president of the Association of European printing museums
Printing museums and heritage workshops
This artice first appeared in 2013 under the title „Book and printing museums“ as the introduction to the Gutenberg Jahrbuch’s series of articles on European printing museums.
The Gutenberg Jahrbuch’s series on printing museums [initiated in 2013] with Lyons Printing Museum and which will presentarticles on, among other museums, the Basler Papiermühle, the Deutsche Buch- und Schriftmuseum, could not come at a better time, for the collections of printing museums and the perspectives which they offer on the role of communication in society have never been more pertinent. What better means than printing museums for putting into perspective the ongoing debate about the future of print culture in the digital age? All the more so because printing museums represent a broad diversity of approaches to the subject. Indeed, one of the most striking features of printing museums is that no two are alike. The very term itself – printing museum – belies the immense variety of structures and collections which we conveniently group together under this convenient but misleadingly simple term. For it covers a multitude of different types of organisation: museums dedicated to printing, typography, books, newspapers, prints and paper; libraries and archives who include as part of their remit the temporary and/or permanent exhibition of documents from their collections; and even a certain number of heritage workshops which combine artistic or bibliophile production with courses, demonstrations and exhibitions aimed at the general public.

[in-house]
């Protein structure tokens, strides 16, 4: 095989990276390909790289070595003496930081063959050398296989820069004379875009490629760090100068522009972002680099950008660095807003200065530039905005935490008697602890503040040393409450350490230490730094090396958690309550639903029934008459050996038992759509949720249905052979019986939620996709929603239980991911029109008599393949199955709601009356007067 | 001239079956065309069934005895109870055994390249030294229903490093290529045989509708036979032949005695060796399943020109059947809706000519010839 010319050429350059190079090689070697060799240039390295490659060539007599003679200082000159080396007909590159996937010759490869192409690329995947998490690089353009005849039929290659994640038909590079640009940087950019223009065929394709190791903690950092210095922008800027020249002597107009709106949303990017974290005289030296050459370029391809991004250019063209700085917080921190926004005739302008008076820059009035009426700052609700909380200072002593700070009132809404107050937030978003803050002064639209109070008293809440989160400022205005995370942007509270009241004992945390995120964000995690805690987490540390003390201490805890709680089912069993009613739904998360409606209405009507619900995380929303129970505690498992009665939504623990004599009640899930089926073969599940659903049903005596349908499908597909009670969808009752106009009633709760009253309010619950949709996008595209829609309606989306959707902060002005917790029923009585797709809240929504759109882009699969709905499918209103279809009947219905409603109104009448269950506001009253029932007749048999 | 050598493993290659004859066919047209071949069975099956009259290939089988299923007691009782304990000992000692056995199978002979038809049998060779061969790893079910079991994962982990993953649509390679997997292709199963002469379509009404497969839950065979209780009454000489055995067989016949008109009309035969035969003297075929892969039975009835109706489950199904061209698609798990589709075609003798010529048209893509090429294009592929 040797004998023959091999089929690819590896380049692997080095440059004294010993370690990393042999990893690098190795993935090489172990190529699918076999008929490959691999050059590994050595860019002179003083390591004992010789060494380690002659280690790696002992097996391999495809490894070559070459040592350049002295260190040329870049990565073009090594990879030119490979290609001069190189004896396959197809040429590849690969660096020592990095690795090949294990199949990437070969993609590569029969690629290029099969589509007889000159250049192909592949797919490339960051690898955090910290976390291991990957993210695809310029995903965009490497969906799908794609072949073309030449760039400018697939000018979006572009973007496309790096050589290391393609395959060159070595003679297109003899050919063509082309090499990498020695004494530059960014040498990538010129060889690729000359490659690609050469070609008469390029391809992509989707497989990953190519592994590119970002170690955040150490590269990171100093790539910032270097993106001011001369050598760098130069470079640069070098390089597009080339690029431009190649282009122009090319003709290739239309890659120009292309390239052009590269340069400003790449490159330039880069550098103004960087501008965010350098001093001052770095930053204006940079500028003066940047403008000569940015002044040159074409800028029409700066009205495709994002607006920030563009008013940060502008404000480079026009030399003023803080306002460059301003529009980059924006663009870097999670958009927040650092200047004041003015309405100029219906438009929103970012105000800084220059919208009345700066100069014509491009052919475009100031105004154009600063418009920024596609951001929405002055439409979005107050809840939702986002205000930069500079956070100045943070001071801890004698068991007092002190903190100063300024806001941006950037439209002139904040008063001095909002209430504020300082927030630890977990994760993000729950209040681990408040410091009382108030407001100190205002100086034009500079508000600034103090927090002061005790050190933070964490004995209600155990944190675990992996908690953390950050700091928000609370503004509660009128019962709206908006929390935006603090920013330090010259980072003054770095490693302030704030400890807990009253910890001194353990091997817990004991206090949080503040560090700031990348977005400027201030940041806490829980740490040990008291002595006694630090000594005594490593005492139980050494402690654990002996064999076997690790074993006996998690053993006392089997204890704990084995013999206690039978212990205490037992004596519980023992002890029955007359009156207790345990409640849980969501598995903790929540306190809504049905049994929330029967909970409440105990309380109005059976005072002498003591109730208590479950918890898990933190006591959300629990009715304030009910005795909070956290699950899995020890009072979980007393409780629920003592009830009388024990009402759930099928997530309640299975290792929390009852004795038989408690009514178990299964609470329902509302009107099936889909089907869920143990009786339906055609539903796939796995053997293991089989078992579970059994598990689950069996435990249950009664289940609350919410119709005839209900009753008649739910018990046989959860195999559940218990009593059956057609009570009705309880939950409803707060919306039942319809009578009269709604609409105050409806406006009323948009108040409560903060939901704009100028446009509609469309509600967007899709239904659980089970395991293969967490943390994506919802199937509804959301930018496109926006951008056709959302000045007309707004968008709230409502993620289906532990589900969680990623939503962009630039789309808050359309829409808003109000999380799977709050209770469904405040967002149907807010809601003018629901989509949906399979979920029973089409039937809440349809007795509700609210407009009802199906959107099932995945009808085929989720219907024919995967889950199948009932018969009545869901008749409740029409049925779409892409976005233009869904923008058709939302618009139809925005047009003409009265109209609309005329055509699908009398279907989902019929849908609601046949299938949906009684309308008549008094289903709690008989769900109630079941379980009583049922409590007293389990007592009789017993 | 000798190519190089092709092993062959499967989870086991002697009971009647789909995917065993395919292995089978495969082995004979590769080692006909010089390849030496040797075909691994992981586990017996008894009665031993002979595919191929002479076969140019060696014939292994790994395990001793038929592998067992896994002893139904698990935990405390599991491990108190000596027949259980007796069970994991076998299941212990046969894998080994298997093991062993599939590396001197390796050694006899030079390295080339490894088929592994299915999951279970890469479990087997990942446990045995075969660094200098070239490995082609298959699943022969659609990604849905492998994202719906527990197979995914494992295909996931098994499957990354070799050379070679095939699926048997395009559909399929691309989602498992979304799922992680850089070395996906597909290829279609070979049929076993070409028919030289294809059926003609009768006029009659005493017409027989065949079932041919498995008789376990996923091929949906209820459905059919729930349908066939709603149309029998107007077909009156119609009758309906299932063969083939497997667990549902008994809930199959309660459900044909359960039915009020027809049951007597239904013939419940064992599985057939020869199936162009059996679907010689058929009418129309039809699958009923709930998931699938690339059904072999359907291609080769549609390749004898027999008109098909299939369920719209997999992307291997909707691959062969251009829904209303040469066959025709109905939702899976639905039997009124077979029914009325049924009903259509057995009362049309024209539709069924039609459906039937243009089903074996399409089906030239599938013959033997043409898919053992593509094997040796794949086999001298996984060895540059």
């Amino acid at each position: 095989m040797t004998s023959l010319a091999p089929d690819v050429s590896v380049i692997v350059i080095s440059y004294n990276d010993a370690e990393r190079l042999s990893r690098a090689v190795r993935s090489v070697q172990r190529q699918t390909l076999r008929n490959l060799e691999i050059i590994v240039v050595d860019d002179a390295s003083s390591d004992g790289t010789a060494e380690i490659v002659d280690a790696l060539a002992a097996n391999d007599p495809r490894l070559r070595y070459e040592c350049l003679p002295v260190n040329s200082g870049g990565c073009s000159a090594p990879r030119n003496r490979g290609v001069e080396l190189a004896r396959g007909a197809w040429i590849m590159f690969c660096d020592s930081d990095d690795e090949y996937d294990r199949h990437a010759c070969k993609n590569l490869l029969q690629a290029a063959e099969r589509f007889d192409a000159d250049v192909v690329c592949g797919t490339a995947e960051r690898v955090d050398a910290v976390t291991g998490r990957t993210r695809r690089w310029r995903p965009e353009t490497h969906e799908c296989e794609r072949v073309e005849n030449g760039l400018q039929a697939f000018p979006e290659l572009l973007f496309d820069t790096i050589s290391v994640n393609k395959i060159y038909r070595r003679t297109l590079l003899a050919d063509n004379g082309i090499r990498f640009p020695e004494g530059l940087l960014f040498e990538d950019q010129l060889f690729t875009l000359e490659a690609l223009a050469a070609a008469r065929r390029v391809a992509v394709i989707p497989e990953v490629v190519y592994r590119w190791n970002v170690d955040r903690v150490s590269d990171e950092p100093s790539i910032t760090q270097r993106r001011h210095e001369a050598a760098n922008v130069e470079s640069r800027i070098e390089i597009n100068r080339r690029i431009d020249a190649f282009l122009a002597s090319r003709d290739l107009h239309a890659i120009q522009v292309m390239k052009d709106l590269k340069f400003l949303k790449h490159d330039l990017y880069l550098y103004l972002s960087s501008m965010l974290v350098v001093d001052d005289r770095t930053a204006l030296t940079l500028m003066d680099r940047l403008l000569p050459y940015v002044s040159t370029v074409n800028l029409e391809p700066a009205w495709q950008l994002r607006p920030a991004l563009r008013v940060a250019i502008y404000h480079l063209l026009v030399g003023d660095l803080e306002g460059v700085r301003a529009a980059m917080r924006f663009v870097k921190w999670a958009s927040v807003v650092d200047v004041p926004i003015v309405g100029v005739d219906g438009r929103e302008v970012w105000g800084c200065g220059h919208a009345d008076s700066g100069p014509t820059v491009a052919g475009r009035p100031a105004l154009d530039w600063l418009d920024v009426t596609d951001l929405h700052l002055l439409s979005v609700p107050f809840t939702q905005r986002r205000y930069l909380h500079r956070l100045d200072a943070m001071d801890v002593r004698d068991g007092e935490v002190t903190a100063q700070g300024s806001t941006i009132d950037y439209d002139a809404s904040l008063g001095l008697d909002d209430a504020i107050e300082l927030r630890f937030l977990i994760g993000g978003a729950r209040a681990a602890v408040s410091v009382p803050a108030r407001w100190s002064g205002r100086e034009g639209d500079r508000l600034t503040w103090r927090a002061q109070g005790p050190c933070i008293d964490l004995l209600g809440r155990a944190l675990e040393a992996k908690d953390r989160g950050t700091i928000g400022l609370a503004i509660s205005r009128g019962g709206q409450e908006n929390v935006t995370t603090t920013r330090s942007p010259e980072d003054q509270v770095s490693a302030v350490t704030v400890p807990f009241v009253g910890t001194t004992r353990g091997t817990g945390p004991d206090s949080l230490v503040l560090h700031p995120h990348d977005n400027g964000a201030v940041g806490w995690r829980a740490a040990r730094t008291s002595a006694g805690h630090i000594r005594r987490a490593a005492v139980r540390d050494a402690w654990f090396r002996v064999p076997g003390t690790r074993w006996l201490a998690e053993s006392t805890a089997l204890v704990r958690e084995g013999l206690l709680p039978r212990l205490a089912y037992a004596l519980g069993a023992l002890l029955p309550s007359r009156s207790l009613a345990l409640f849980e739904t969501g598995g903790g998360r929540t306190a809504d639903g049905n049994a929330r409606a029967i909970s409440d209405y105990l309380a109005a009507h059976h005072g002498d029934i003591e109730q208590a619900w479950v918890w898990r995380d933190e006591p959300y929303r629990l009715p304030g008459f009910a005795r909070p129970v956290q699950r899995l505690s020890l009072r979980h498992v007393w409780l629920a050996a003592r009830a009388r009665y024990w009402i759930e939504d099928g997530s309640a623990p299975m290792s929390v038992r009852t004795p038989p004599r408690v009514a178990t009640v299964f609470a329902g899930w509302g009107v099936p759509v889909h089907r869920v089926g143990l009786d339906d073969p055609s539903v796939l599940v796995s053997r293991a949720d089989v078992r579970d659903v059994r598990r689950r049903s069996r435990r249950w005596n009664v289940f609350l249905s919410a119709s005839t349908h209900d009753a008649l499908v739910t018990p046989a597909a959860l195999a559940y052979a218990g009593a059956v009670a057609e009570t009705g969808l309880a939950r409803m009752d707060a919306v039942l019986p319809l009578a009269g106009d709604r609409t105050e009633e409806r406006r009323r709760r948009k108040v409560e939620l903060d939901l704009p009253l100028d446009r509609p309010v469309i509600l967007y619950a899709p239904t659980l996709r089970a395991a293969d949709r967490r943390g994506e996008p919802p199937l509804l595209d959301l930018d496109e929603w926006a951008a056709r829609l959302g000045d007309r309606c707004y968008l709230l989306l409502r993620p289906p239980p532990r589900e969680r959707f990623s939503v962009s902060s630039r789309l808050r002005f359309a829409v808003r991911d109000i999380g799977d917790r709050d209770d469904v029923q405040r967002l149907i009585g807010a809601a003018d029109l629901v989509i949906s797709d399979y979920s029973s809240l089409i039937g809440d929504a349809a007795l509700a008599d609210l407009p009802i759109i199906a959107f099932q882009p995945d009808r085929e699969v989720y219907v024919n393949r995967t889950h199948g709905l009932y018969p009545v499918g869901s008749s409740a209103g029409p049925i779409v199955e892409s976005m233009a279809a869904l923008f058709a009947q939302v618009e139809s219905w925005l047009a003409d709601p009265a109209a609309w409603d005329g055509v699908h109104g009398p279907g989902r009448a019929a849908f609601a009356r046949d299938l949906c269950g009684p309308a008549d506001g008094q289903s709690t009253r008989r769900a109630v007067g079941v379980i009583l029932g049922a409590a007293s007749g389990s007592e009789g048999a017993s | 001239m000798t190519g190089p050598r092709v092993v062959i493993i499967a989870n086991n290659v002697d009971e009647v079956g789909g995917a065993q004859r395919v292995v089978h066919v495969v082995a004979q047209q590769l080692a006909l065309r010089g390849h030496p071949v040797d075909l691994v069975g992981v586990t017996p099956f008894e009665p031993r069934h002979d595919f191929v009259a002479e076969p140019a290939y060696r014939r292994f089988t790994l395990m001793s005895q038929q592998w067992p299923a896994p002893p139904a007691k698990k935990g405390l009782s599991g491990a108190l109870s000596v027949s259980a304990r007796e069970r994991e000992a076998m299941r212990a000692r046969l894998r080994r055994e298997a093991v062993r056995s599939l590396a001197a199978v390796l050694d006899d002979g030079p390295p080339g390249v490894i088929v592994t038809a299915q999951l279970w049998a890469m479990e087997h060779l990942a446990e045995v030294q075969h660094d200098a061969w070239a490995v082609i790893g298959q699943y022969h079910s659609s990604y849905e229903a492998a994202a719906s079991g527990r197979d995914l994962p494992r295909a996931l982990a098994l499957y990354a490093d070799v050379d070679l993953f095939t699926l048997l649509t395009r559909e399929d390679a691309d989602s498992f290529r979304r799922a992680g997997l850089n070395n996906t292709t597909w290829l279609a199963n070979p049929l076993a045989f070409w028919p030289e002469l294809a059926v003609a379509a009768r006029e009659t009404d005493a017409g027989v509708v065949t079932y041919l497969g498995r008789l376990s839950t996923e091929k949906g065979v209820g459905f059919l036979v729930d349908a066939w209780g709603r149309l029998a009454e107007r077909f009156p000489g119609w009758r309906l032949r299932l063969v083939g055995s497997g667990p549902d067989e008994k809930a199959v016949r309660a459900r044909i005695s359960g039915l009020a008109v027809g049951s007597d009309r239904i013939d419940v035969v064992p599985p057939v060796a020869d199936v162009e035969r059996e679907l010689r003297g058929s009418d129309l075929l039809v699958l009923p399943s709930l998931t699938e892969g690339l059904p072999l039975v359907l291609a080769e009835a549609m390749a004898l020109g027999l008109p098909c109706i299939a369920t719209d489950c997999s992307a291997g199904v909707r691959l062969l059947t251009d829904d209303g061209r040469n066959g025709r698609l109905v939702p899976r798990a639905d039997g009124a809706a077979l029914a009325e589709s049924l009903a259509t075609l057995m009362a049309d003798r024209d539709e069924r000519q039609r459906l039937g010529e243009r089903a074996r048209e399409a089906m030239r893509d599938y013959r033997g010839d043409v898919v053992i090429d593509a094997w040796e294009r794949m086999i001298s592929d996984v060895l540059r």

The diversity of printing museums is due in part to the multiplicity of forms and uses of print media which have existed over the centuries. Some museums focus on one particular aspect of print media such as books, newspapers, prints or publicity; others concentrate on machines and production techniques or build their collections around a particular historical period, a major historical figure, firm or regional tradition; still others offer a broad overview of print culture.